Category Flavor of the day

Lacryma Christi may just have you weeping for joy

Terra Mia’s Lacryma Christi has a distinctive label and story to tell.

Just the name – Terra Mia’s Lacryma Christi di Vesuvio Bianco – is enough to intrigue a curious wine drinker to investigate what’s in the bottle. So begins today’s journey into a truly unique white wine from the Italian province of Campania.

According to archaeologists who analyzed residue left on ancient casks, Lacryma Christi comes closest to matching the version of wine drunk by the ancient Romans who lived around the still active volcano Mt. Vesuvius, which overlooks the Bay of Naples.

Lacryma Christi, which means the “tears of Christ”, was a very prized wine in the Middle Ages.  Iit still  lives up to its reputation today although few non-Italians know about it.

Centuries ago, the Romans exported it throughout th...

Read More

Don’t blush to judgment with rosé

A friend asked me why I liked to drink rosé. This was back during Christmas season. He said rosé is a “summer wine.”

I laughed. “Think pink when you drink,” I replied.

Then I explained that rosé has actually become a year-round dry, refreshing wine. It’s a great for as a dinner aperitif, party sipper, or to finish a long day with a vibrant pick-me-up.

But my real affinity for rosé is that it’s not my father’s — or mother’s — sweet White Zinfandel of the 1970s and 1980s.

Naturally, tastes change. Sweet, “blush” Zinfandel wines still sell — 17.2 million cases in 2016 in the United States alone — but total sales are declining each year.

Sales of dry and drier rosés, on the other hand, are soaring. Imports from France, particularly from Provence, are up 44 percent in the U.S...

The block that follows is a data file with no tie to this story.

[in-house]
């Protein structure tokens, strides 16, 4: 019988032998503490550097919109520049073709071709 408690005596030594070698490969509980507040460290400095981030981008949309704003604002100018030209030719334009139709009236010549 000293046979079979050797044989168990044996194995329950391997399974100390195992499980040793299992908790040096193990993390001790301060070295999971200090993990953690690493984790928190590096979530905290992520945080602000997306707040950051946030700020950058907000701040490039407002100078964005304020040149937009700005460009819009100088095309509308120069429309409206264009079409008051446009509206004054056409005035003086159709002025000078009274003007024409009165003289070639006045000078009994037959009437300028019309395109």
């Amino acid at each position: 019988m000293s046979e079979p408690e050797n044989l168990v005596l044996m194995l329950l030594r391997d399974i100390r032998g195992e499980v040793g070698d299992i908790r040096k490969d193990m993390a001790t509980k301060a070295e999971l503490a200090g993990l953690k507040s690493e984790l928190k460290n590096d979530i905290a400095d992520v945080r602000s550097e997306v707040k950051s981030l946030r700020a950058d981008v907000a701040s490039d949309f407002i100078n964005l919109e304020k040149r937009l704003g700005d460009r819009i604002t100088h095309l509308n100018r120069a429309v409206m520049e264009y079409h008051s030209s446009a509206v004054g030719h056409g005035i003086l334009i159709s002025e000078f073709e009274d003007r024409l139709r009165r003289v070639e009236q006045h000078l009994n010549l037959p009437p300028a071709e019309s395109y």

Read More

Part 2: There’s a lavish Brunello for most budgets

La Poderina 2004 is bright, energetic and silky smooth as it celebrates its 14th birthday.

In a recent column, I wrote about the versatility of the sangiovese grape, and focused on the high end Biondi-Santi Brunello di Montalcino from Tenuta Il Greppo in Tuscany. Biondi-Santi is a collector’s wine, selling for high prices. But you don’t have to pay hundreds of dollars to enjoy this exquisite and highly revered Italian red. Listed below are several Brunellos from my own cellar that I’ve cracked open in recent months as they hit their peak drinking window.

La Velona is modest in scope but still very pleasant.

Il Valentiano Brunello Campo di Marzo 2007 – The years have been kind to this middle-tier Brunello, which sold for $24 a bottle  when it hit our shores six years ago...

Read More

Biondi-Santi Brunello: Sangiovese at its best

Biondi-Santi Brunello di Montalcino has a rich history in Italian viticulture.

Sangiovese is the most widely planted red grape in Italy and also among the most versatile.

It reigns supreme in Tuscany, where sangiovese (translation: blood of Jove or Jupiter) is the primary grape for four distinctly incredible wines: Chianti, Chianti Classico, Brunello di Montalcino, Vino Nobile Montepulciano (not to be confused with the southern Italian varietal and wine Montepuciano D’Abruzzi).
Sangiovese is also used to craft iconic Super Tuscan wines, mostly from Bolgheri, where it is blended with Cabernet Sauvignon, Merlot, Cabernet Franc and Syrah.

So how can the same grape produce uniquely, different tasting wines?

It’s all in the varietal’s multiple clones and, of course, the terroir (land, soils, cl...

Read More

Prosecco Part Two: Cartizze ‘cru’ and 4 DOCG delights

A nice holiday selection of Prosecco Superiore DOCG bottlings. See tasting notes below.

By Jim Campanini

So what’s the difference between Prosecco DOC and Prosecco Superiore DOCG sparkling wines?

Location, location, location. And a few more production details.
The Prosecco DOC classification zone is broader, covering about 44,000
acres under vine in the Veneto and Friuli Venezia Giulia regions
around Treviso.

Prosecco Superiore DOCG zone is much smaller — only 17,000 acres — and runs from Valdobbiadene in the west to Conegliano in the east. This small zone has
the steepest hillsides which form an embroidered network of   sloping vineyards.

Fagher Valdobbiadene Le Colture Brut.

The Belluno Prealps to the north creates annamphitheater effect to shield  vineyards from harsh winter weat...

Read More

For a road trip, bring a six-pack — of vino

Rosa dei Masi from Italy s Veneto region

Rosa dei Masi from Italy s Veneto region